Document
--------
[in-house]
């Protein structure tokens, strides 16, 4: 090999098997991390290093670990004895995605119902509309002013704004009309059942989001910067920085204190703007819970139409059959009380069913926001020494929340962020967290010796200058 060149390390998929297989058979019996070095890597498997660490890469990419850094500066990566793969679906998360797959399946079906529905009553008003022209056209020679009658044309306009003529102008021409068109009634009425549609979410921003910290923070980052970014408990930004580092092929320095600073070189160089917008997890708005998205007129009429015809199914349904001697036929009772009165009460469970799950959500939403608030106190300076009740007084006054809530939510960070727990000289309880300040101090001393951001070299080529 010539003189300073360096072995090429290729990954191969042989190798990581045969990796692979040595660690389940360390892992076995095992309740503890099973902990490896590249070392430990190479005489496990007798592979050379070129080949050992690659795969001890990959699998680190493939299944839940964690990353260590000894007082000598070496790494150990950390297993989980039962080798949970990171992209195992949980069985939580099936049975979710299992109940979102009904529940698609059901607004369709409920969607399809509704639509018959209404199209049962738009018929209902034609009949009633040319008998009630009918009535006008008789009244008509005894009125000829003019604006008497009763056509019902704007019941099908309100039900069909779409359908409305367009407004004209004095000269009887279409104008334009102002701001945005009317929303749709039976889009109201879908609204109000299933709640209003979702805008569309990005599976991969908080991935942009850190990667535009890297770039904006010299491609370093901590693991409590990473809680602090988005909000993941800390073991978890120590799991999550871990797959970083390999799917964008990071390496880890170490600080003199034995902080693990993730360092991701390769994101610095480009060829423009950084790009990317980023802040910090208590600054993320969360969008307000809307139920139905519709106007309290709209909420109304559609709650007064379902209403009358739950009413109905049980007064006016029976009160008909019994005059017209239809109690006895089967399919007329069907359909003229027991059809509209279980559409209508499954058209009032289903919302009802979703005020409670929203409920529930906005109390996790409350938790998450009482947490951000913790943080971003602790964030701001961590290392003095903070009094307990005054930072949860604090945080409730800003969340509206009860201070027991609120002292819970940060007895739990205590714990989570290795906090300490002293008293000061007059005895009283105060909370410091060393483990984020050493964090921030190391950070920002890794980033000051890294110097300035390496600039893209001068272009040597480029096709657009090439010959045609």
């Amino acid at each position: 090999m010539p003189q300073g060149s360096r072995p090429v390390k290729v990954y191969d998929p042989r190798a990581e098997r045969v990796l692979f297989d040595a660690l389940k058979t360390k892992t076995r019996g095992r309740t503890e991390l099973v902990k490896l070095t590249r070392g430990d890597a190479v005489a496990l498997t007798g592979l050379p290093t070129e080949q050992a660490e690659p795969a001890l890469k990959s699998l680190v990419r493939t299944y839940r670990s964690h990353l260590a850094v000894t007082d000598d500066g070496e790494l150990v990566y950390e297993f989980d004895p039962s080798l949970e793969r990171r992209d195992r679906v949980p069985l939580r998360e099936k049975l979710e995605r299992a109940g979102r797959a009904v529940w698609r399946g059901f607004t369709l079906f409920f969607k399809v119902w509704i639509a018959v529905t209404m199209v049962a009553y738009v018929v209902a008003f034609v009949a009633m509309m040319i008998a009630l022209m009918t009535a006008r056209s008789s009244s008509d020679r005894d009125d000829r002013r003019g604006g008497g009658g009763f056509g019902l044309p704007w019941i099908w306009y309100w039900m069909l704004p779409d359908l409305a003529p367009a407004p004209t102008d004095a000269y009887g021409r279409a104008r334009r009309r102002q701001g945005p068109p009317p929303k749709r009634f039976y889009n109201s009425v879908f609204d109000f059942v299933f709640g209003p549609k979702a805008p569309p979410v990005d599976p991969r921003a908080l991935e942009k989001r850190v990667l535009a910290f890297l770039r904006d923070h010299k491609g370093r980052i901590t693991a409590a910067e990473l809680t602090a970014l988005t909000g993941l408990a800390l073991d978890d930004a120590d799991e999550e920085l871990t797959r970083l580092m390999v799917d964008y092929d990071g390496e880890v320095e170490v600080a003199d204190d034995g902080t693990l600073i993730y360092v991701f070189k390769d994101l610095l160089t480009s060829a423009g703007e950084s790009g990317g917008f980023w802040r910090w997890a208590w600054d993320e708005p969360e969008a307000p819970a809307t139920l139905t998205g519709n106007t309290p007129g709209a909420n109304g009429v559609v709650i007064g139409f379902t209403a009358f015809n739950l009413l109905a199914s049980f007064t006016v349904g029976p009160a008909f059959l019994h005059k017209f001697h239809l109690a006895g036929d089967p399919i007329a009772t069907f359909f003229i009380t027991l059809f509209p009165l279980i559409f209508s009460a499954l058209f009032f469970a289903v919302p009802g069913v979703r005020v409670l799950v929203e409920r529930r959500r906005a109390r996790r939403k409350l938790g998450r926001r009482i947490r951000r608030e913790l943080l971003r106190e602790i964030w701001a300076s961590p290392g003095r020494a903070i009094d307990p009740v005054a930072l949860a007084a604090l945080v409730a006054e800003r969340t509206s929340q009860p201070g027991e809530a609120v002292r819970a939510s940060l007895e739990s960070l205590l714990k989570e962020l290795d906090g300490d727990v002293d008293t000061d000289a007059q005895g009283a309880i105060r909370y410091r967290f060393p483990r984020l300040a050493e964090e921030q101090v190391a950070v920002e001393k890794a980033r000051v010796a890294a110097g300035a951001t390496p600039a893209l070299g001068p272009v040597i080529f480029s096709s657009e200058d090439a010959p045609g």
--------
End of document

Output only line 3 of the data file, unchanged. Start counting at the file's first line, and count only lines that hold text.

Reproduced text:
């Amino acid at each position: 090999m010539p003189q300073g060149s360096r072995p090429v390390k290729v990954y191969d998929p042989r190798a990581e098997r045969v990796l692979f297989d040595a660690l389940k058979t360390k892992t076995r019996g095992r309740t503890e991390l099973v902990k490896l070095t590249r070392g430990d890597a190479v005489a496990l498997t007798g592979l050379p290093t070129e080949q050992a660490e690659p795969a001890l890469k990959s699998l680190v990419r493939t299944y839940r670990s964690h990353l260590a850094v000894t007082d000598d500066g070496e790494l150990v990566y950390e297993f989980d004895p039962s080798l949970e793969r990171r992209d195992r679906v949980p069985l939580r998360e099936k049975l979710e995605r299992a109940g979102r797959a009904v529940w698609r399946g059901f607004t369709l079906f409920f969607k399809v119902w509704i639509a018959v529905t209404m199209v049962a009553y738009v018929v209902a008003f034609v009949a009633m509309m040319i008998a009630l022209m009918t009535a006008r056209s008789s009244s008509d020679r005894d009125d000829r002013r003019g604006g008497g009658g009763f056509g019902l044309p704007w019941i099908w306009y309100w039900m069909l704004p779409d359908l409305a003529p367009a407004p004209t102008d004095a000269y009887g021409r279409a104008r334009r009309r102002q701001g945005p068109p009317p929303k749709r009634f039976y889009n109201s009425v879908f609204d109000f059942v299933f709640g209003p549609k979702a805008p569309p979410v990005d599976p991969r921003a908080l991935e942009k989001r850190v990667l535009a910290f890297l770039r904006d923070h010299k491609g370093r980052i901590t693991a409590a910067e990473l809680t602090a970014l988005t909000g993941l408990a800390l073991d978890d930004a120590d799991e999550e920085l871990t797959r970083l580092m390999v799917d964008y092929d990071g390496e880890v320095e170490v600080a003199d204190d034995g902080t693990l600073i993730y360092v991701f070189k390769d994101l610095l160089t480009s060829a423009g703007e950084s790009g990317g917008f980023w802040r910090w997890a208590w600054d993320e708005p969360e969008a307000p819970a809307t139920l139905t998205g519709n106007t309290p007129g709209a909420n109304g009429v559609v709650i007064g139409f379902t209403a009358f015809n739950l009413l109905a199914s049980f007064t006016v349904g029976p009160a008909f059959l019994h005059k017209f001697h239809l109690a006895g036929d089967p399919i007329a009772t069907f359909f003229i009380t027991l059809f509209p009165l279980i559409f209508s009460a499954l058209f009032f469970a289903v919302p009802g069913v979703r005020v409670l799950v929203e409920r529930r959500r906005a109390r996790r939403k409350l938790g998450r926001r009482i947490r951000r608030e913790l943080l971003r106190e602790i964030w701001a300076s961590p290392g003095r020494a903070i009094d307990p009740v005054a930072l949860a007084a604090l945080v409730a006054e800003r969340t509206s929340q009860p201070g027991e809530a609120v002292r819970a939510s940060l007895e739990s960070l205590l714990k989570e962020l290795d906090g300490d727990v002293d008293t000061d000289a007059q005895g009283a309880i105060r909370y410091r967290f060393p483990r984020l300040a050493e964090e921030q101090v190391a950070v920002e001393k890794a980033r000051v010796a890294a110097g300035a951001t390496p600039a893209l070299g001068p272009v040597i080529f480029s096709s657009e200058d090439a010959p045609g």